An “Artist’s” Hobbies

Since I’ve been spending so much of my time lately not making art, and thus don’t have much new art to share, I thought maybe I’d share here some of the other hobbies I’ve been working on lately (although maybe “working” isn’t the right word). (Also it still feels a little weird to call myself an artist in this sense, hence the quotations.) 

Seed-starting, attempt #2.

Anyway, my biggest hobby lately (if you couldn’t tell from all my recent painting subjects) has been plants. I’ve gradually developed a love of house plants while living in apartments and rental homes over the last few years; it has evolved, now that we own our home, into an interest in gardening, propagating, and seed starting. We had our very first garden last year, in which I grew some tomatoes, peppers, basil, and strawberries, with mixed results (the squirrels and rabbits got to all the strawberries before I could, for example). I also tried growing mint from seeds on a bit of a whim last year, with a 100% failure rate (one seed sprouted, then promptly died; I blame it on the soil I used, which was old and didn’t seem to hold moisture no matter how often I watered it). 

I’ve had better luck with propagation, which is where you basically start a new plant from a piece of the old plant. I started with some easy plants — you can basically just break a piece off of a Christmas cactus anywhere, for example, and stick it in some water, and it will grow roots — and have tried some succulents and such the last year or so. Most recently I attempted a second round of seeds (this time with better soil): I planted some lavender seeds, along with some basil seeds that I harvested from my plants last summer. I also started some tulip bulbs in some containers, to hopefully transfer to the front yard once the danger of frost has passed. The instructions said to plant them in the fall, which of course I did not do, so this will be a bit of an experiment.

These little guys are actually the basil I planted from the seeds I harvested. They sprouted a little faster than the lavender.

Another hobby I’ve been spending more time with is reading. I’ve been an avid reader since I learned how to as a kid, and working in a library means I’m constantly surrounded by all kinds of interesting-looking books. For a while there I was basically checking out books and then letting them sit on a shelf at my house until they were due, but I finally designated Saturday afternoons as my “reading days” and more recently have been reading in the evenings before bed (because what else is winter for?). Last month my book club read The Hitchhiker’s Guide to the Galaxy (a reread for me) and I’m trying to get one or two more books in on my own before I start March’s book club pick.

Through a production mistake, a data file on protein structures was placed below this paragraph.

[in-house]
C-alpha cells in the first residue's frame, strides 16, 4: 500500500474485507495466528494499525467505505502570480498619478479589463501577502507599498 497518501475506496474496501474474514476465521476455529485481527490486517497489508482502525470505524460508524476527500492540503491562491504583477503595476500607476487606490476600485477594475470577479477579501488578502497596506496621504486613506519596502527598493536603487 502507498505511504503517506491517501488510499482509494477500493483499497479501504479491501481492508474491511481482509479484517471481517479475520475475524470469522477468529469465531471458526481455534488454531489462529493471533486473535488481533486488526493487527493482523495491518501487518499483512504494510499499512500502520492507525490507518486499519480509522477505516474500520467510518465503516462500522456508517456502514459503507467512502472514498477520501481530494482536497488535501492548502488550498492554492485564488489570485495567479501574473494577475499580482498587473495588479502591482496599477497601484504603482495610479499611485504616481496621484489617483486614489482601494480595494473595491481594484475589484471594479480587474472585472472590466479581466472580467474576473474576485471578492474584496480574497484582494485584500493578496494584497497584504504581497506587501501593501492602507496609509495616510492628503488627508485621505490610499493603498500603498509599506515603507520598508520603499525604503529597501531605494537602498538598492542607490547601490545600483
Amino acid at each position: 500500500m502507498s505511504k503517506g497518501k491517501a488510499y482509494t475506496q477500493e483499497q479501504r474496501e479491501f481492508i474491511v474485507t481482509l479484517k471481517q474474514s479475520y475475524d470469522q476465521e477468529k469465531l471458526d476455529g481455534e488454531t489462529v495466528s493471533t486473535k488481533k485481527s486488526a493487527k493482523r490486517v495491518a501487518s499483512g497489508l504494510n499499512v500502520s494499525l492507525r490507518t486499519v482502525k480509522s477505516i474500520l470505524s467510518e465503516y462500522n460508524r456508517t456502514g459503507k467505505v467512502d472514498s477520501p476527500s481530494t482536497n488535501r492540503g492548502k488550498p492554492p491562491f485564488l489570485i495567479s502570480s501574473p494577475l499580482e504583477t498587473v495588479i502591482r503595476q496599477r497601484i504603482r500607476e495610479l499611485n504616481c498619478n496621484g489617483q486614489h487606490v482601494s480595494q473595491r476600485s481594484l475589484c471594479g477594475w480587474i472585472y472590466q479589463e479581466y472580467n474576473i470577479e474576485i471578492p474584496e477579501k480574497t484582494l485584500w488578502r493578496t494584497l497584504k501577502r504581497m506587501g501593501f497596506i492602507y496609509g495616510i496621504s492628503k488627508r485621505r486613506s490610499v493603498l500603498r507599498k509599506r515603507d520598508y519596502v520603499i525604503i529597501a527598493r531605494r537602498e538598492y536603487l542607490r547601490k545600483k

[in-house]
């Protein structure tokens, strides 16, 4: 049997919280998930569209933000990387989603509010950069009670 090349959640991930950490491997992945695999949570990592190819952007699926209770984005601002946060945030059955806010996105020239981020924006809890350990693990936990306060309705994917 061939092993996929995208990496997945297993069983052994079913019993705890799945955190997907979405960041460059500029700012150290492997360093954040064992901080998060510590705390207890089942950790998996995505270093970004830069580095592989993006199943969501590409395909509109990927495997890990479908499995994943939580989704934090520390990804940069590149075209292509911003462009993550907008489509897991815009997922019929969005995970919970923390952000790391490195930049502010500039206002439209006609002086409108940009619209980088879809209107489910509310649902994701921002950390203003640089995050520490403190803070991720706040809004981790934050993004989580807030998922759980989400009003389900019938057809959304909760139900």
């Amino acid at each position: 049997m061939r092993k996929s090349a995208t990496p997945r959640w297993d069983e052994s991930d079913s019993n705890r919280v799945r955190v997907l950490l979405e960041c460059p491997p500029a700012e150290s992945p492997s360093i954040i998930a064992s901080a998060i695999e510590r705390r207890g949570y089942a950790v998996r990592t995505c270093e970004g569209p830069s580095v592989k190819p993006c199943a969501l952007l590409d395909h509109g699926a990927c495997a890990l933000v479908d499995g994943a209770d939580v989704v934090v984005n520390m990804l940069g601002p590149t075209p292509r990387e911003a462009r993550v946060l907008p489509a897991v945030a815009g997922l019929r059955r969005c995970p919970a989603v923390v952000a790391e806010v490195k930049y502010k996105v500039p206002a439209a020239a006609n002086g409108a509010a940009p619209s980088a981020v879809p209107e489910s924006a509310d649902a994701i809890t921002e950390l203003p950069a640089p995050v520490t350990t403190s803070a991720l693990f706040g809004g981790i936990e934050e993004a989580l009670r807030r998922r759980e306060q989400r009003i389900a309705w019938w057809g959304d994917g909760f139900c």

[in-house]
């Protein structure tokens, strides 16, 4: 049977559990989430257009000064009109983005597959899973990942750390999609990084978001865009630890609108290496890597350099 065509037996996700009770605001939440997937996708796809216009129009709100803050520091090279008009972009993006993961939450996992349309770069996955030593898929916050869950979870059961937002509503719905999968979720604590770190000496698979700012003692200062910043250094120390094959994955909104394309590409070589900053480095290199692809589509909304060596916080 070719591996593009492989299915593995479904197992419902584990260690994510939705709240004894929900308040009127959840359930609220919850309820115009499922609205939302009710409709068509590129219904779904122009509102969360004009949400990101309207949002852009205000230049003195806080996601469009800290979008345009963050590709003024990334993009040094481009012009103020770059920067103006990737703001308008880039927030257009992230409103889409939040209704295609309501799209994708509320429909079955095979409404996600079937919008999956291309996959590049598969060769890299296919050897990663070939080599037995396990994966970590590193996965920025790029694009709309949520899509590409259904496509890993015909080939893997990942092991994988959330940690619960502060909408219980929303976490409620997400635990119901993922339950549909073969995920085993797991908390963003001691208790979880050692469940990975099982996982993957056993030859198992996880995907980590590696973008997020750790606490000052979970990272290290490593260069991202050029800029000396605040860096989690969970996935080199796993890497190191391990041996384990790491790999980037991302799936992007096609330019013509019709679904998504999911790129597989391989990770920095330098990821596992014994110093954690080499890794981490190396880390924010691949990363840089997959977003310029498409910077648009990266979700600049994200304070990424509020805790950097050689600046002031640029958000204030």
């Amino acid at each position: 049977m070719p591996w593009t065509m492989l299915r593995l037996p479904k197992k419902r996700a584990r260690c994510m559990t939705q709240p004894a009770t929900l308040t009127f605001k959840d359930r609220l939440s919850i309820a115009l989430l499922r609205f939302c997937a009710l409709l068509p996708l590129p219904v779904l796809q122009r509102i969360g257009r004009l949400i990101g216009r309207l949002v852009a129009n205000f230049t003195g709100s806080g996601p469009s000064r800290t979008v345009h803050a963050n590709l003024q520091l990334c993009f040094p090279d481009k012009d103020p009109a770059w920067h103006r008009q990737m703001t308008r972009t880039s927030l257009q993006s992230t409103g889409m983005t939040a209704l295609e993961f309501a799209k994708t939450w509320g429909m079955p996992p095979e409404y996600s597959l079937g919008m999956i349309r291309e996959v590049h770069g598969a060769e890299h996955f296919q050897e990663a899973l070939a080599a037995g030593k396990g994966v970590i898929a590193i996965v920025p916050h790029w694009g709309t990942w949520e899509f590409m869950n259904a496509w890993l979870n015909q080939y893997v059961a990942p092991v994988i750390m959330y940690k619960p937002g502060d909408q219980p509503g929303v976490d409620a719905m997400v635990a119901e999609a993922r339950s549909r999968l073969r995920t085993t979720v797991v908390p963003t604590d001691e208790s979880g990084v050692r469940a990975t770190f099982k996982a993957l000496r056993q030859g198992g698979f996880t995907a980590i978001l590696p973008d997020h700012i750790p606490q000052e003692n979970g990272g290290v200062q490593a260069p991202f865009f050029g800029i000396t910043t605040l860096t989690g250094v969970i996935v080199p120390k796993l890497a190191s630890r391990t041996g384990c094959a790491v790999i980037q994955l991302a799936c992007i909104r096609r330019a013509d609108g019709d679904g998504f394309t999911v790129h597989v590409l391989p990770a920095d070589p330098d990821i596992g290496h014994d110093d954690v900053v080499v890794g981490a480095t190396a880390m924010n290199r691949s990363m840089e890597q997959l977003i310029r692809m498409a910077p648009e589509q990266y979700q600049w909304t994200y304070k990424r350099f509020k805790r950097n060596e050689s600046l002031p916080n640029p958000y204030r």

For anyone who was keeping track, I am still taking ballet class as well, though I’ve cut back to one evening per week (I was doing two or three, but it started to interfere too much with Fairy Tree Studios).

I’m a strong advocate of having hobbies that don’t just involve sitting passively in front of a screen — creative hobbies especially, or hobbies that get you up and moving around. Now that much of my art hobby has become more of a business venture, I find it more important than ever to have hobbies in other areas (or at least other mediums) that are completely for my own enjoyment, and not with the mindset of having to “sell” them to other people. (If that comes later, that’s okay, but my initial interest is what sparks the hobby, not the saleability.) 

That said, there is a lavender farm for sale in southwestern Michigan that I wish I had the means and the knowledge to take over… if you’ve been around for a while, you might remember that owning a space to host artist’s retreats is a dream of mine. Wouldn’t a lavender farm be a beautiful place to do something like that?

2 thoughts on “An “Artist’s” Hobbies”

  1. If I were listing my “professions” I’d be gardener first and foremost (I’m actually a retired herb farmer) then an author, and lastly an artist, so we are similiar but turned about. You are young and just beginning and artist first. I’ve always enjoyed painting, but never had the time. I hope to do more now. A lavender farm would be a lovely setting, but lots more work than you can imagine. I had only 7,000 lavender plants in a U-Pick field as part of my herb farm. Beautiful for the weeks it was in bloom, but lots of work. Happy growing…in all your hobbies!


    1. The herb farm sounds incredible — how did you get started in that? I don’t know if it’s my age, or the pandemic, or the fact that we do own a home now, but I’ve been more and more interested in gardening and house plants and yard work. I’m even taking an online class now on growing and propagating plants. And I hope you do get to spend some time painting; I feel like any form of creative expression is always worth the time. 🙂 Thank you for the words of encouragement!


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